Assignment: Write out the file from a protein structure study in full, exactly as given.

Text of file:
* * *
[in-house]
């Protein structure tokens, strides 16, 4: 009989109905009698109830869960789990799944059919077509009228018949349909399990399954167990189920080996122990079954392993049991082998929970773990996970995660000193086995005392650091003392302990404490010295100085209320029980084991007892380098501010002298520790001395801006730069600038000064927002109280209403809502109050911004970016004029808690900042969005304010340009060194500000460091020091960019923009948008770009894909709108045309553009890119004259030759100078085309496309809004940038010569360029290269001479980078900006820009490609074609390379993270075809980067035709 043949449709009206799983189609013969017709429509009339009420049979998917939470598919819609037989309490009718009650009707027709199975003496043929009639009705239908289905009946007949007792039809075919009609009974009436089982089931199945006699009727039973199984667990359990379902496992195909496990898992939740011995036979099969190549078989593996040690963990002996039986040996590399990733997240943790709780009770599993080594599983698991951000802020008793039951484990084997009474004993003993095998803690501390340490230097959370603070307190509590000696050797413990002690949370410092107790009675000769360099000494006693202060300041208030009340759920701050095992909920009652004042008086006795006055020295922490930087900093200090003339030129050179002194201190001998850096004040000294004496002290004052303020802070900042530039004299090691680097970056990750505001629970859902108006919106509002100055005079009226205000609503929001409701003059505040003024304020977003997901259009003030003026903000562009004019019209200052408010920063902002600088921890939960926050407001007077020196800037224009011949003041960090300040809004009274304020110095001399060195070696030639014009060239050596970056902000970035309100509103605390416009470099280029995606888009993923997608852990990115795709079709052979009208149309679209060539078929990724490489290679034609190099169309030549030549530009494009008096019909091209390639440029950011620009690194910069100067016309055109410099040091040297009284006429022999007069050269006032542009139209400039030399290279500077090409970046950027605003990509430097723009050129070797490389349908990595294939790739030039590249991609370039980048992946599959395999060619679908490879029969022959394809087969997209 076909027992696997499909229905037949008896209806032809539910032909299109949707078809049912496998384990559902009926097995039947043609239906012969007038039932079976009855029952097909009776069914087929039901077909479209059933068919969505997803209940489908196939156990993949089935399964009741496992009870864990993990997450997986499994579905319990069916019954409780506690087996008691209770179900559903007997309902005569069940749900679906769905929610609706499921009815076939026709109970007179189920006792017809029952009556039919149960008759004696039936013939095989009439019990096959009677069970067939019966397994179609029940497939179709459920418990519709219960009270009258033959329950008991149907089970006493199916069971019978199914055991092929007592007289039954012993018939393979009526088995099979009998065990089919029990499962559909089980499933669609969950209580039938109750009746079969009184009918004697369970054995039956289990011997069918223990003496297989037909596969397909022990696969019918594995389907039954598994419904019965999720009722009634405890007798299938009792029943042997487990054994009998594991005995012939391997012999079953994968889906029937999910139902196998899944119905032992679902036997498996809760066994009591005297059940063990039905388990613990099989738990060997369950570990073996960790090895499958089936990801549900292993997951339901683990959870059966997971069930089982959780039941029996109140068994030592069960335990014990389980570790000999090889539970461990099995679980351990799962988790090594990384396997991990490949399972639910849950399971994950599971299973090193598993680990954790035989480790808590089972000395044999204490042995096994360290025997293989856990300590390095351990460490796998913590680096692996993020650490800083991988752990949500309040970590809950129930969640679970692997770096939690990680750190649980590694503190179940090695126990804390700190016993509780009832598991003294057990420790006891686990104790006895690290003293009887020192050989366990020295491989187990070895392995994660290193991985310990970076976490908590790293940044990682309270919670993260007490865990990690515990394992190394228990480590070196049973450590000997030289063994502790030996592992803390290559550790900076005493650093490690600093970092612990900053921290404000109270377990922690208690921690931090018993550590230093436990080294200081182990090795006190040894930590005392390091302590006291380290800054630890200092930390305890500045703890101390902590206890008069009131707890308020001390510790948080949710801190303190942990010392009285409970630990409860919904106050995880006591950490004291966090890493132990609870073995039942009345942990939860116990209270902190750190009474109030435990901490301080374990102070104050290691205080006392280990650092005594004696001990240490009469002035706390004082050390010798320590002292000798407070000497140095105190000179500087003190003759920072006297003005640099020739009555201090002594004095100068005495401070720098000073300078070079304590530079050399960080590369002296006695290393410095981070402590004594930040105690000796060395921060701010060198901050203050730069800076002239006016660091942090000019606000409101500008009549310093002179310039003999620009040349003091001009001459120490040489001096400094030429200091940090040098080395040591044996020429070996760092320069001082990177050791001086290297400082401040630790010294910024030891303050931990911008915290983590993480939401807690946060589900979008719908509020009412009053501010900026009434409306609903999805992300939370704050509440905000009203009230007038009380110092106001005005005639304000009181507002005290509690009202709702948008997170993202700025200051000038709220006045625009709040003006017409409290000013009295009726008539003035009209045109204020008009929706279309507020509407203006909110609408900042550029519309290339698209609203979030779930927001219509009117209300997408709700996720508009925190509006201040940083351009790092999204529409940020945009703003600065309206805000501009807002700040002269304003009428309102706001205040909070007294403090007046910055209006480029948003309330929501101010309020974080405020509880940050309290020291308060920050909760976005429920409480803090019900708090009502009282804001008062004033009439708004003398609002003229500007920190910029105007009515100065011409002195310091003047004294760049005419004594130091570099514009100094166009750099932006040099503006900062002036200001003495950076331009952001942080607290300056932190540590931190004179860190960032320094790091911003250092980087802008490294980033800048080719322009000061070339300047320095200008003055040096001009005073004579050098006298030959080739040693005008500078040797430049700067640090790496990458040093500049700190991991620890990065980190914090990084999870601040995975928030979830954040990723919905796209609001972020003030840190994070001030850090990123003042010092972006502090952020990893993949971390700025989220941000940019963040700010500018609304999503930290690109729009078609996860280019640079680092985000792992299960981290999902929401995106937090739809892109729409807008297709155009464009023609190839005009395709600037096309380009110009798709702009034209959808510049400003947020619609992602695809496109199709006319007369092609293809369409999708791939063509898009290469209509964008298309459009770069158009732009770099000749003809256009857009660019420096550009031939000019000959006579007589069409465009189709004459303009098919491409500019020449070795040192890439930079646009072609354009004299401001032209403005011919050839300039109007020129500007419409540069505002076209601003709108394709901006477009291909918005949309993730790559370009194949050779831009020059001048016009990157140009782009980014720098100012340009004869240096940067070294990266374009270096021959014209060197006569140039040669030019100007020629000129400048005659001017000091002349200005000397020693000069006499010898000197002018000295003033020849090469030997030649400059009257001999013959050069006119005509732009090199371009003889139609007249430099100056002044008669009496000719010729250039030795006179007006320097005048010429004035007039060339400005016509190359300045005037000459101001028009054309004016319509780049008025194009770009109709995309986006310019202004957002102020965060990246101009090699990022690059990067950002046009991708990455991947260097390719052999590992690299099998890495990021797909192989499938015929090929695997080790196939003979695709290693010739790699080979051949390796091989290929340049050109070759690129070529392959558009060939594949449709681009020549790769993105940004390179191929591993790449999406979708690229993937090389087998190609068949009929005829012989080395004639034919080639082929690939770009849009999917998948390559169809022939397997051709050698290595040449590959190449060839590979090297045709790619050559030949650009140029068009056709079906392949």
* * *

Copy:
[in-house]
């Protein structure tokens, strides 16, 4: 009989109905009698109830869960789990799944059919077509009228018949349909399990399954167990189920080996122990079954392993049991082998929970773990996970995660000193086995005392650091003392302990404490010295100085209320029980084991007892380098501010002298520790001395801006730069600038000064927002109280209403809502109050911004970016004029808690900042969005304010340009060194500000460091020091960019923009948008770009894909709108045309553009890119004259030759100078085309496309809004940038010569360029290269001479980078900006820009490609074609390379993270075809980067035709 043949449709009206799983189609013969017709429509009339009420049979998917939470598919819609037989309490009718009650009707027709199975003496043929009639009705239908289905009946007949007792039809075919009609009974009436089982089931199945006699009727039973199984667990359990379902496992195909496990898992939740011995036979099969190549078989593996040690963990002996039986040996590399990733997240943790709780009770599993080594599983698991951000802020008793039951484990084997009474004993003993095998803690501390340490230097959370603070307190509590000696050797413990002690949370410092107790009675000769360099000494006693202060300041208030009340759920701050095992909920009652004042008086006795006055020295922490930087900093200090003339030129050179002194201190001998850096004040000294004496002290004052303020802070900042530039004299090691680097970056990750505001629970859902108006919106509002100055005079009226205000609503929001409701003059505040003024304020977003997901259009003030003026903000562009004019019209200052408010920063902002600088921890939960926050407001007077020196800037224009011949003041960090300040809004009274304020110095001399060195070696030639014009060239050596970056902000970035309100509103605390416009470099280029995606888009993923997608852990990115795709079709052979009208149309679209060539078929990724490489290679034609190099169309030549030549530009494009008096019909091209390639440029950011620009690194910069100067016309055109410099040091040297009284006429022999007069050269006032542009139209400039030399290279500077090409970046950027605003990509430097723009050129070797490389349908990595294939790739030039590249991609370039980048992946599959395999060619679908490879029969022959394809087969997209 076909027992696997499909229905037949008896209806032809539910032909299109949707078809049912496998384990559902009926097995039947043609239906012969007038039932079976009855029952097909009776069914087929039901077909479209059933068919969505997803209940489908196939156990993949089935399964009741496992009870864990993990997450997986499994579905319990069916019954409780506690087996008691209770179900559903007997309902005569069940749900679906769905929610609706499921009815076939026709109970007179189920006792017809029952009556039919149960008759004696039936013939095989009439019990096959009677069970067939019966397994179609029940497939179709459920418990519709219960009270009258033959329950008991149907089970006493199916069971019978199914055991092929007592007289039954012993018939393979009526088995099979009998065990089919029990499962559909089980499933669609969950209580039938109750009746079969009184009918004697369970054995039956289990011997069918223990003496297989037909596969397909022990696969019918594995389907039954598994419904019965999720009722009634405890007798299938009792029943042997487990054994009998594991005995012939391997012999079953994968889906029937999910139902196998899944119905032992679902036997498996809760066994009591005297059940063990039905388990613990099989738990060997369950570990073996960790090895499958089936990801549900292993997951339901683990959870059966997971069930089982959780039941029996109140068994030592069960335990014990389980570790000999090889539970461990099995679980351990799962988790090594990384396997991990490949399972639910849950399971994950599971299973090193598993680990954790035989480790808590089972000395044999204490042995096994360290025997293989856990300590390095351990460490796998913590680096692996993020650490800083991988752990949500309040970590809950129930969640679970692997770096939690990680750190649980590694503190179940090695126990804390700190016993509780009832598991003294057990420790006891686990104790006895690290003293009887020192050989366990020295491989187990070895392995994660290193991985310990970076976490908590790293940044990682309270919670993260007490865990990690515990394992190394228990480590070196049973450590000997030289063994502790030996592992803390290559550790900076005493650093490690600093970092612990900053921290404000109270377990922690208690921690931090018993550590230093436990080294200081182990090795006190040894930590005392390091302590006291380290800054630890200092930390305890500045703890101390902590206890008069009131707890308020001390510790948080949710801190303190942990010392009285409970630990409860919904106050995880006591950490004291966090890493132990609870073995039942009345942990939860116990209270902190750190009474109030435990901490301080374990102070104050290691205080006392280990650092005594004696001990240490009469002035706390004082050390010798320590002292000798407070000497140095105190000179500087003190003759920072006297003005640099020739009555201090002594004095100068005495401070720098000073300078070079304590530079050399960080590369002296006695290393410095981070402590004594930040105690000796060395921060701010060198901050203050730069800076002239006016660091942090000019606000409101500008009549310093002179310039003999620009040349003091001009001459120490040489001096400094030429200091940090040098080395040591044996020429070996760092320069001082990177050791001086290297400082401040630790010294910024030891303050931990911008915290983590993480939401807690946060589900979008719908509020009412009053501010900026009434409306609903999805992300939370704050509440905000009203009230007038009380110092106001005005005639304000009181507002005290509690009202709702948008997170993202700025200051000038709220006045625009709040003006017409409290000013009295009726008539003035009209045109204020008009929706279309507020509407203006909110609408900042550029519309290339698209609203979030779930927001219509009117209300997408709700996720508009925190509006201040940083351009790092999204529409940020945009703003600065309206805000501009807002700040002269304003009428309102706001205040909070007294403090007046910055209006480029948003309330929501101010309020974080405020509880940050309290020291308060920050909760976005429920409480803090019900708090009502009282804001008062004033009439708004003398609002003229500007920190910029105007009515100065011409002195310091003047004294760049005419004594130091570099514009100094166009750099932006040099503006900062002036200001003495950076331009952001942080607290300056932190540590931190004179860190960032320094790091911003250092980087802008490294980033800048080719322009000061070339300047320095200008003055040096001009005073004579050098006298030959080739040693005008500078040797430049700067640090790496990458040093500049700190991991620890990065980190914090990084999870601040995975928030979830954040990723919905796209609001972020003030840190994070001030850090990123003042010092972006502090952020990893993949971390700025989220941000940019963040700010500018609304999503930290690109729009078609996860280019640079680092985000792992299960981290999902929401995106937090739809892109729409807008297709155009464009023609190839005009395709600037096309380009110009798709702009034209959808510049400003947020619609992602695809496109199709006319007369092609293809369409999708791939063509898009290469209509964008298309459009770069158009732009770099000749003809256009857009660019420096550009031939000019000959006579007589069409465009189709004459303009098919491409500019020449070795040192890439930079646009072609354009004299401001032209403005011919050839300039109007020129500007419409540069505002076209601003709108394709901006477009291909918005949309993730790559370009194949050779831009020059001048016009990157140009782009980014720098100012340009004869240096940067070294990266374009270096021959014209060197006569140039040669030019100007020629000129400048005659001017000091002349200005000397020693000069006499010898000197002018000295003033020849090469030997030649400059009257001999013959050069006119005509732009090199371009003889139609007249430099100056002044008669009496000719010729250039030795006179007006320097005048010429004035007039060339400005016509190359300045005037000459101001028009054309004016319509780049008025194009770009109709995309986006310019202004957002102020965060990246101009090699990022690059990067950002046009991708990455991947260097390719052999590992690299099998890495990021797909192989499938015929090929695997080790196939003979695709290693010739790699080979051949390796091989290929340049050109070759690129070529392959558009060939594949449709681009020549790769993105940004390179191929591993790449999406979708690229993937090389087998190609068949009929005829012989080395004639034919080639082929690939770009849009999917998948390559169809022939397997051709050698290595040449590959190449060839590979090297045709790619050559030949650009140029068009056709079906392949």